The slit scan photography that I’m now doing requires that I use, at various times, three different filters: infrared pass, infrared block, and polarizing. The lenses I’m using for the series – 65 mm, 75 mm, 90 mm, 135 mm, and 210 mm – all take different filters. Some of the filters that I need are not available in the filter diameter of all the lenses. In addition, in trying to save some money, I wanted to use the same filter on more than one lens. For both those reasons, I purchased a set of filter step up (or step down, depending on your point of view – more on this later) rings. These allowed me to use the same filter on more than one lens.
A confusing factor is terminology. Some manufacturers say that a step up ring allows you to use a filter of larger diameter on a lens meant to accept a filter of a smaller diameter. Other manufacturers say exactly the opposite: a step down ring allows you to use a filter of larger diameter on the lens meant to accept the filter of a smaller diameter. Read the fine print before you buy.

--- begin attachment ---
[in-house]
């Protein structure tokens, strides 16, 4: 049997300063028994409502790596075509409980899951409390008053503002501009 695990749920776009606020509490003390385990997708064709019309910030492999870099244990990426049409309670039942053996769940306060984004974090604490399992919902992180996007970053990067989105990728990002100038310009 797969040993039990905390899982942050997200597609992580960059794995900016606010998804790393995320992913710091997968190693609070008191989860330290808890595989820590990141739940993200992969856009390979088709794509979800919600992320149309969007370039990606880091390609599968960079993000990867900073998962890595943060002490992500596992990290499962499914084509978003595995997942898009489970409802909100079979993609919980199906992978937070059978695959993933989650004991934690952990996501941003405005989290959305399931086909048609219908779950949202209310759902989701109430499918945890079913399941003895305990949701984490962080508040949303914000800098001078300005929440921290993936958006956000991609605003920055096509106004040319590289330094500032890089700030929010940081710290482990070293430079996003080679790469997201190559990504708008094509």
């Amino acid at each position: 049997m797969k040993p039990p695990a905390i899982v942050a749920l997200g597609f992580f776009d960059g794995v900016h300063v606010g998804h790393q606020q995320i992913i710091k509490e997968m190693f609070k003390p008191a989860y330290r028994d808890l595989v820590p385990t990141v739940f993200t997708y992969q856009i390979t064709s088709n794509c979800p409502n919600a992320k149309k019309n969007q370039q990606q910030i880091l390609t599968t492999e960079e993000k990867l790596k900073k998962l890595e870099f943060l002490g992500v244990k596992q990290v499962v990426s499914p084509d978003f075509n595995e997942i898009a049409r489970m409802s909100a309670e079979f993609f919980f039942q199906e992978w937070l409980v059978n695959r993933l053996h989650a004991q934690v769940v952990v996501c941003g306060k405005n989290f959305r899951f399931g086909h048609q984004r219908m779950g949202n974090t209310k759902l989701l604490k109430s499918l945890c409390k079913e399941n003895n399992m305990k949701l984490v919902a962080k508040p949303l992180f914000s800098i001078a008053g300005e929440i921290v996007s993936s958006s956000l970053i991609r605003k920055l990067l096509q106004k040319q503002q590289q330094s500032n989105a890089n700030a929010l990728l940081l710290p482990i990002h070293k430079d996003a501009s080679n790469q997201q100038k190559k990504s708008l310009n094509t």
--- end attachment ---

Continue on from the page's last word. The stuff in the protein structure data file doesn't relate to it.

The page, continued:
A source of extreme frustration is an inability in some circumstances to remove the filter from the ring. It is maddening to watch the light fade as you try to remove an infrared pass filter so you can put on an infrared blocking filter to get a sunset. I’ve used silicone rubber to get enough gripping surface so that I could remove filters from lenses, but they do not work at all in providing grip on the ring. I have filters that are essentially permanently attached to their step up rings.
I have decided to abandon the idea of reducing my filter count by trying to use one filter on more than one lens. I am now looking for each of the three kinds of filters in the native diameter of all of my lenses. If I can’t find the right filter, I will purchase an adapter ring, and thereafter consider it part of the filter.
There’s got to be in a better way to attach filters to lenses. I have used cameras that use bayonet mount filters, and they seem to work perfectly. However, they’ve been around for years, and haven’t exactly taken over the marketplace; all but a tiny number of lenses use conventional screw in filters. Are therse filters the QWERTY keyboards of photography?
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